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Last Updated: Monday, 3 December 2007, 02:07 GMT
Venezuela waits for reform result
Voters line up before casting their ballots at a polling station in Petare, Caracas
Voters in Caracas were woken by fireworks and loud music
Votes are being counted in Venezuela after a referendum on a series of far-reaching constitutional changes sought by President Hugo Chavez.

Turnout in the capital, Caracas, was said to be high and the vice-president said the result appears to be close.

The raft of reforms would see the end of presidential term limits and the Central Bank's autonomy removed.

Mr Chavez says the proposed changes would return power to the people, but opponents accuse him of a power grab.

Residents of Caracas were woken before dawn by fireworks and loud music, says a BBC correspondent.

It was a rallying call to vote, correspondent James Ingham says, and appeared to have the desired effect, with long queues, several hours long, forming outside polling stations.

Some polling stations stayed open late to accommodate them.

"We will accept the results whatever they are. Venezuelans have never voted so often as during these nine years of peaceful and democratic revolution," Mr Chavez said after voting.


The past weeks have seen large anti-reform protests and the defection of several Chavez allies, complaining that his reforms go too far.

Indefinite re-election of president, term increased from 6 to 7 years
Central Bank's autonomy ended
Structure of country's administrative districts reorganised
Maximum working day cut from 8 hours to 6
Voting age lowered from 18 to 16
Social security benefits extended to workers in informal sector

Mr Chavez says the package of reforms is necessary to "construct a new socialist economy".

He has proposed 33 changes, and the National Assembly, which is composed of his supporters, put forward a further 36 amendments.

Mr Chavez' opponents called for close monitoring of the ballot. Opinion polls have suggested that the result could be close, although surveys in the past have tended to underestimate the level of support Mr Chavez enjoys.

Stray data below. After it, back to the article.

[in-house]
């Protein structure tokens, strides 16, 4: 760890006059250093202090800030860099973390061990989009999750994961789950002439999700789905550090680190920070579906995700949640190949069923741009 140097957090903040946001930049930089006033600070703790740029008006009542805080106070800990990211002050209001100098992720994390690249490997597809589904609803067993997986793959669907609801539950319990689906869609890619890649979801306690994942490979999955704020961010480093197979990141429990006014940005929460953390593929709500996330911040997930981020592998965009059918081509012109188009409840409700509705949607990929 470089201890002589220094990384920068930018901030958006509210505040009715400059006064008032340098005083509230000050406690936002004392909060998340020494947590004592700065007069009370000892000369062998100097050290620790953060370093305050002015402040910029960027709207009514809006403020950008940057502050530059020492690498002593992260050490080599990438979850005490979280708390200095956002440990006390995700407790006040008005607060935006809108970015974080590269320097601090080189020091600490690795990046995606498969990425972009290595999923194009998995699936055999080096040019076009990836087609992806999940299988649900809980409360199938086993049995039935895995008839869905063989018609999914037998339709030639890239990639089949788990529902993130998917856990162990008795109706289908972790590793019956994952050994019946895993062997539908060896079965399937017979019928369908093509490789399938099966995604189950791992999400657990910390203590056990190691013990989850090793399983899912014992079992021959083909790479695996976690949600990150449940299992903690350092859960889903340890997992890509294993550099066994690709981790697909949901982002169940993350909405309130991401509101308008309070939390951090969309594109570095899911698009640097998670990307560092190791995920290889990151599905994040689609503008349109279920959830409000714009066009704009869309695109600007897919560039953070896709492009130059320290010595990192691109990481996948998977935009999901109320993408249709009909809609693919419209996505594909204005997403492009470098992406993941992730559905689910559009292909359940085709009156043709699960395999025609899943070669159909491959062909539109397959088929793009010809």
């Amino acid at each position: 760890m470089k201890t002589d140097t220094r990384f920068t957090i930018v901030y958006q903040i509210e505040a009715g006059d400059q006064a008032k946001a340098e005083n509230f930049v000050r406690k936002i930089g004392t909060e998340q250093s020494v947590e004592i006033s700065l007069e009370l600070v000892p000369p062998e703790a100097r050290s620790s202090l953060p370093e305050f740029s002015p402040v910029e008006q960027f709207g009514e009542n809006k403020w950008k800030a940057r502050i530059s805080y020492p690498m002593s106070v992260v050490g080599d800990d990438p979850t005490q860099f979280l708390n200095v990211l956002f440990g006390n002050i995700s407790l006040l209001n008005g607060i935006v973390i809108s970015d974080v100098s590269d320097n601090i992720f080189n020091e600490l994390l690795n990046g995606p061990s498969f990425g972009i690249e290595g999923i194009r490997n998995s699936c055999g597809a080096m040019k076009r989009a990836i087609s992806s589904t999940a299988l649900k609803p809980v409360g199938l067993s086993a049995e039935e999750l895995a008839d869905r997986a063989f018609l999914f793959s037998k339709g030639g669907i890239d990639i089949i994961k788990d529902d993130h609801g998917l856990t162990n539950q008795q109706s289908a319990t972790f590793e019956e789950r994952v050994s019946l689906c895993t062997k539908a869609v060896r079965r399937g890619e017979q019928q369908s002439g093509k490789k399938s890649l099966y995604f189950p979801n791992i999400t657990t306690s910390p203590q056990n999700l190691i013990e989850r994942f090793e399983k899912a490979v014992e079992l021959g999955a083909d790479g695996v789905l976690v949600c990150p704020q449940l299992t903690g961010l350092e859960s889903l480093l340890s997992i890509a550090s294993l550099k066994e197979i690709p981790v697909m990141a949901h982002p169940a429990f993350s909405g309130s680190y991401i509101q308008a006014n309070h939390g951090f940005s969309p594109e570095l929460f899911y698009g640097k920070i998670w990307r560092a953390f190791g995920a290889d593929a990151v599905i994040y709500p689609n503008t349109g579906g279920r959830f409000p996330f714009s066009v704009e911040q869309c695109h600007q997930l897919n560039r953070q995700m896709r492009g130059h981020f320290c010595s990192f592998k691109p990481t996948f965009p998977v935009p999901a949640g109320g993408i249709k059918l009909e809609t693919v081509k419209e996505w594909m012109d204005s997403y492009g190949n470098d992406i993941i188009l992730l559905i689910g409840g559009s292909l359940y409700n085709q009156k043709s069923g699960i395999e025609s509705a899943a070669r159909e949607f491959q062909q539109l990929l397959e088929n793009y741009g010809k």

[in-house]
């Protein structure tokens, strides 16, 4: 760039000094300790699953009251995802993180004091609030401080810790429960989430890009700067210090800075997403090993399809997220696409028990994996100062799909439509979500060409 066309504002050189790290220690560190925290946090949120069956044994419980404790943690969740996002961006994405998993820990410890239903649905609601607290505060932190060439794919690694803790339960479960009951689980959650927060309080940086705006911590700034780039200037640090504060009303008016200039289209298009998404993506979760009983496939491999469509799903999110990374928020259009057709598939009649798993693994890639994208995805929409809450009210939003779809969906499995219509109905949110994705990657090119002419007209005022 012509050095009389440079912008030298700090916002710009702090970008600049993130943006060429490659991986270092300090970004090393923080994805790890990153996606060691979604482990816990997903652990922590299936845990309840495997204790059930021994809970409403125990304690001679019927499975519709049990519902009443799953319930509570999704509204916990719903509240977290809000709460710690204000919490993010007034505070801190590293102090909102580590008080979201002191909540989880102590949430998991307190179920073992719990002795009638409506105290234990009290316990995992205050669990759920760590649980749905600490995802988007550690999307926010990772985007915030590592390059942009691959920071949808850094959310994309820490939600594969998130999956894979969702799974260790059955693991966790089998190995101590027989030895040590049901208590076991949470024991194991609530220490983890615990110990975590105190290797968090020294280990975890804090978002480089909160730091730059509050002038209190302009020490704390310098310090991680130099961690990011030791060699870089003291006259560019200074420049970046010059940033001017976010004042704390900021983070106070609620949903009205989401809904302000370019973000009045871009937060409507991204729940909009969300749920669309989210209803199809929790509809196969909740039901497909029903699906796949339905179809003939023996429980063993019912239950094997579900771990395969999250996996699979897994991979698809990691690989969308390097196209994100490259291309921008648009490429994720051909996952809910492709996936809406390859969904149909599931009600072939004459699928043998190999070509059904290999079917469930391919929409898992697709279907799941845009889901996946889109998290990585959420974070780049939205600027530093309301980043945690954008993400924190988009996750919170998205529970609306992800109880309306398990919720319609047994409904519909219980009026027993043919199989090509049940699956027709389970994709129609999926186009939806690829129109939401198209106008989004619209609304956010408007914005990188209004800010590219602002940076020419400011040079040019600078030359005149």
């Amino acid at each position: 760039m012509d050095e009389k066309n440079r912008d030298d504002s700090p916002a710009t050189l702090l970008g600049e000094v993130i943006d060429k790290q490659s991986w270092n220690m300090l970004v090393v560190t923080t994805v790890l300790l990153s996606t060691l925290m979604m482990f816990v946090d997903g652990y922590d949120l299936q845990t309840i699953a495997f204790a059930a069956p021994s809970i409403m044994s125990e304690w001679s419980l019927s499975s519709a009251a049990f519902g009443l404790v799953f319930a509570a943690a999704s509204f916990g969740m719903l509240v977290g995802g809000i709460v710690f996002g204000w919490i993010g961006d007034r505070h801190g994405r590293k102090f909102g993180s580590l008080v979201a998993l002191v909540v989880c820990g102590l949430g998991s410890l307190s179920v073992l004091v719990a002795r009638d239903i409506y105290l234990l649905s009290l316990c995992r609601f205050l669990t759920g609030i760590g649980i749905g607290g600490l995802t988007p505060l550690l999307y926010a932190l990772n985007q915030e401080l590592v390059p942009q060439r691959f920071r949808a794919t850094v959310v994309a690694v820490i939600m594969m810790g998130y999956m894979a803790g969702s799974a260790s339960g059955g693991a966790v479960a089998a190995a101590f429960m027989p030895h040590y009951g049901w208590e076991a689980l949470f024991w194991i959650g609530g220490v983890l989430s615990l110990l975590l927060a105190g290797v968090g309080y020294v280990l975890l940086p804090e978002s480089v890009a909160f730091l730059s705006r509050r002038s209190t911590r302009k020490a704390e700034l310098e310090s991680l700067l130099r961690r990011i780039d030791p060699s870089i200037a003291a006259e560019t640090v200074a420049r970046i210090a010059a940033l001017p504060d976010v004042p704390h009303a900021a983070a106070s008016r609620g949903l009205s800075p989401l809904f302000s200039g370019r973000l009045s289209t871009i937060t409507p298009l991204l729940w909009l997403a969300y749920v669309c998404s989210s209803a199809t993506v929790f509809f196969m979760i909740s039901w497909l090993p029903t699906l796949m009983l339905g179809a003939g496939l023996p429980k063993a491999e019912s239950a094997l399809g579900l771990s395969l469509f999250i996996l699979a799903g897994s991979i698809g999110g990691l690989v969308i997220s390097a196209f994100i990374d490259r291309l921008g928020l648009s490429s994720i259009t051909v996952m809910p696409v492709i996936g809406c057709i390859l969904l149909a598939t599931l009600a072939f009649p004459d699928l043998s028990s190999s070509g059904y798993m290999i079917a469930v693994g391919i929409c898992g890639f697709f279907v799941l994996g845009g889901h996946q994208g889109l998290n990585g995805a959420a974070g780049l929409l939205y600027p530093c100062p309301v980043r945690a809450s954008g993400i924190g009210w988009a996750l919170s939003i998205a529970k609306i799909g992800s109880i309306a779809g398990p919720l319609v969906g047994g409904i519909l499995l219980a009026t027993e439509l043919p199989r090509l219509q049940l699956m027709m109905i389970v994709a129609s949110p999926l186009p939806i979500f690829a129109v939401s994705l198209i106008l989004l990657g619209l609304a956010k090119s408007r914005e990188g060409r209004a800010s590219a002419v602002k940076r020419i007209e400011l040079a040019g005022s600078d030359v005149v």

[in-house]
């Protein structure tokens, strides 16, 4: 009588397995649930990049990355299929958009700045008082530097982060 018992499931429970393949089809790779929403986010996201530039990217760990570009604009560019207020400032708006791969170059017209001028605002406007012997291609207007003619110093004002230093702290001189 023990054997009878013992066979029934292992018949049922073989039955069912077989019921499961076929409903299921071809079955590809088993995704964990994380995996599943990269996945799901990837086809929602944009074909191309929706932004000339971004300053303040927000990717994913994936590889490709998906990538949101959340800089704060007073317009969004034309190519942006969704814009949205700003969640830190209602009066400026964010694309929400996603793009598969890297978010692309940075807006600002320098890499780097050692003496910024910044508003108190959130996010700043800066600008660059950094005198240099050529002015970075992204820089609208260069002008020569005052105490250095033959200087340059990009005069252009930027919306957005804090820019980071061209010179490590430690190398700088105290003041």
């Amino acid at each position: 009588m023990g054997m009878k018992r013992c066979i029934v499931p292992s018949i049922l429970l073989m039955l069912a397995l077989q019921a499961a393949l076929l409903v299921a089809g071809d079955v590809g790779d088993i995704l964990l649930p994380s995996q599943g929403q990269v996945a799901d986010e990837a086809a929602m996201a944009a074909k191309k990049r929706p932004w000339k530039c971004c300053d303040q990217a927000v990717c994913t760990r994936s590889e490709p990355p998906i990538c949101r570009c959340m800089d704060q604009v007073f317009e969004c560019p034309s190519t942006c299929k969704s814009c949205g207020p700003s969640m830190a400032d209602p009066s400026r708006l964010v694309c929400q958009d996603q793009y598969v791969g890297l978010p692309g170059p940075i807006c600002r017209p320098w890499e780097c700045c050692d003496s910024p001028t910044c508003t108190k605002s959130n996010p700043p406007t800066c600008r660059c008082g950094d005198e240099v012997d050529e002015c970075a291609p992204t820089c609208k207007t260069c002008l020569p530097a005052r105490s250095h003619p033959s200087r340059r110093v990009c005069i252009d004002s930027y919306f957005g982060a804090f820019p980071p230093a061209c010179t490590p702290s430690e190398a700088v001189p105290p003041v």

The BBC's Americas editor, Emilio San Pedro, says the elections are expected to be as free and fair as all previous ones since Mr Chavez came to power in 1998.

Working week

One proposal is to allow the president to stand for re-election an indefinite number of times.

An opposition campaigner shouts slogans at a rally on 29 November
The opposition camp has mounted a vocal campaign

Under the current constitution, Mr Chavez would have to stand down when his term expires at the end of 2012.

Other changes up for approval include giving the president control over the central bank, the creation of new provinces governed by centrally-appointed officials, and a reduction in the voting age from 18 to 16.

There are also proposals to expand presidential powers during natural disasters or political "emergencies".

On the social front, changes include establishing a maximum six-hour working day and 36-hour working week, and widening social security benefit to workers in the informal economy.

A number of defections from the president's camp have encouraged opponents, but Mr Chavez has dismissed these one-time allies as traitors.

Controversy surrounding the proposed reforms

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